09 Jun PCI May Be Underutilized in Elderly Patients With Acute Coronary Syndrome
MedicalResearch Interview with:
Mauro Di Bari, MD, PhD
Associate Professor of Medicine – Geriatrics
Director, School of Geriatrics
Vice-president, School of Physiotherapy
University of Florence and Azienda Ospedaliero-Universitaria Careggi
MedicalResearch: What are the main findings of the study?
Professor Di Bari: This study is based on the AMI-Florence 2 registry, which recorded all acute coronary syndromes (ACS) occurring in one year in the metropolitan area of Florence, Italy. This area has one of the top prevalence figures in the country for application of percutaneous coronary intervention (PCI) to treat ACS, at least in cases with ST-segment elevation myocardial infarction (STEMI). Nevertheless, in our study the procedure turned out to be largely underused in older, complex patients, who mostly had NSTEMI: the greater the background risk (as expressed by the Silver Code, a simple, validated prognostic tool based of administrative data), the lower the chances for application of PCI, independent of possible contraindications to PCI, such as anaemia or renal insufficiency.
At the same time, the long-term survival advantage offered by PCI increased with increasing background risk: when comparing patients receiving and not receiving PCI across strata identified on the basis of the Silver Code, one-year survival was only marginally greater in patients treated with PCI when their Silver Code score suggested low background risk, whereas the mortality gradient increased progressively along with Silver Code score, to reach its maximum in patients with the greatest values of Silver Code score. Within the limits of an observational study, cardiac and non-cardiac comorbidities, contraindications to PCI, clinical characteristics of the ACS and hospital of admission could not justify these findings.
MedicalResearch: Were any of the findings unexpected?
Professor Di Bari: That many effective treatments, including invasive coronary reperfusion, are poorly applied in older patients is not a new finding. On the other hand, we were impressed by the fact that an increasing background risk was at the same time associated with progressively greater underuse of PCI and its increasing effectiveness, represented by long-term survival. The more complex and severely ill an older ACS patient is, the greater the benefit he/she can get from PCI, yet the lower the chances she/he is treated: a disturbing paradox! These findings suggest that abstaining from such an aggressive and expensive, but definitively effective, therapy as PCI in the setting of ACS is often the consequence of an unjustifiable therapeutic inertia towards oldest patients, more than a reasonable, clinically appropriate application of the primum non nocere principle.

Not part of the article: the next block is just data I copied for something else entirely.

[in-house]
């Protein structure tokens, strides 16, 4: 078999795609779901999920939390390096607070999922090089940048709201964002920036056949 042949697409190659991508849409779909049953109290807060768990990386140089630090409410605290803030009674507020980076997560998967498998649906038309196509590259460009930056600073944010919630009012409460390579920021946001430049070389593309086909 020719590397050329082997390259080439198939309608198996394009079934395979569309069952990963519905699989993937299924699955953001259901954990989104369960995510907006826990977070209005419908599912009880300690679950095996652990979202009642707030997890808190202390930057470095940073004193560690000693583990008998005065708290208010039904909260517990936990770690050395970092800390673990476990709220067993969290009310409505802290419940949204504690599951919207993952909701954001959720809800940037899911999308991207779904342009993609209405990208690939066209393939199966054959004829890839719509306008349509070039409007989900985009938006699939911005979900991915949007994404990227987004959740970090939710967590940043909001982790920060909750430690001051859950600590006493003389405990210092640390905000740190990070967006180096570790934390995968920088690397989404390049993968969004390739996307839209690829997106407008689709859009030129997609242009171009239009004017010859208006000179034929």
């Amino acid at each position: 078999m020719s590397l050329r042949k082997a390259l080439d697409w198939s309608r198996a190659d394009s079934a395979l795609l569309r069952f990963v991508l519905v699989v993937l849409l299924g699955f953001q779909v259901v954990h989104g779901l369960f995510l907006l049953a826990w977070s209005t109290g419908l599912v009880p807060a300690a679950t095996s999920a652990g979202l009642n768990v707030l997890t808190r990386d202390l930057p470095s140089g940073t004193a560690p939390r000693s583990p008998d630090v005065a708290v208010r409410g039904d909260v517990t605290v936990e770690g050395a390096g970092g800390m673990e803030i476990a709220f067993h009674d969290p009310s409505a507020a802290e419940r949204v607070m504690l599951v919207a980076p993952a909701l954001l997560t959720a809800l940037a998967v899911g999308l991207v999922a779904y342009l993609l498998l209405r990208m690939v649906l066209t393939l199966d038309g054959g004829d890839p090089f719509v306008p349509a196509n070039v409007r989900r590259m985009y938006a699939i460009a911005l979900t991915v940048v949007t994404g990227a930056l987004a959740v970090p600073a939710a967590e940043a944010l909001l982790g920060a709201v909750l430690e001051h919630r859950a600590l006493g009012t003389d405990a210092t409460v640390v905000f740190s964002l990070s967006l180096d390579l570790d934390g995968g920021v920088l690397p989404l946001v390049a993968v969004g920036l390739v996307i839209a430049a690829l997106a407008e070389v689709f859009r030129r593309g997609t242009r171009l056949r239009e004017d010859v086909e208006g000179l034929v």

MedicalResearch: What should clinicians and patients take away from your report?
Professor Di Bari: Cardiologists should avoid excessive restrictions in the application of PCI in older ACS patients, because this is clinically not justifiable and might be responsible for undue mortality. Sometimes it is patients themselves that refuse to undergo invasive procedures because of fear of possible side effects: although this is an age-associated risk, our data suggests that the net benefit of PCI outweighs its possible drawbacks, possibly more and more with advancing age and clinical severity.
MedicalResearch: What recommendations do you have for future research as a result of this study?
Professor Di Bari: This was an observational study and not a randomized trial, therefore residual confounding cannot be excluded. To confirm our findings, new, better designed randomized studies should be conducted: unlike most previous trials, these study should selectively enrol frail older patients, mostly with NSTEMI, similar to those seen in clinical practice, to definitively ascertain whether PCI can be effectively and safely applied even in such clinically challenging individuals.
Mauro Di Bari, Daniela Balzi, Stefania Fracchia, Alessandro Barchielli, Francesco Orso, Andrea Sori, Simona Spini, Nazario Carrabba, Giovanni M Santoro, Gian Franco Gensini, Niccolò Marchionni, For the Acute Myocardial Infarction in Florence 2 (AMI Florence-2) Working Group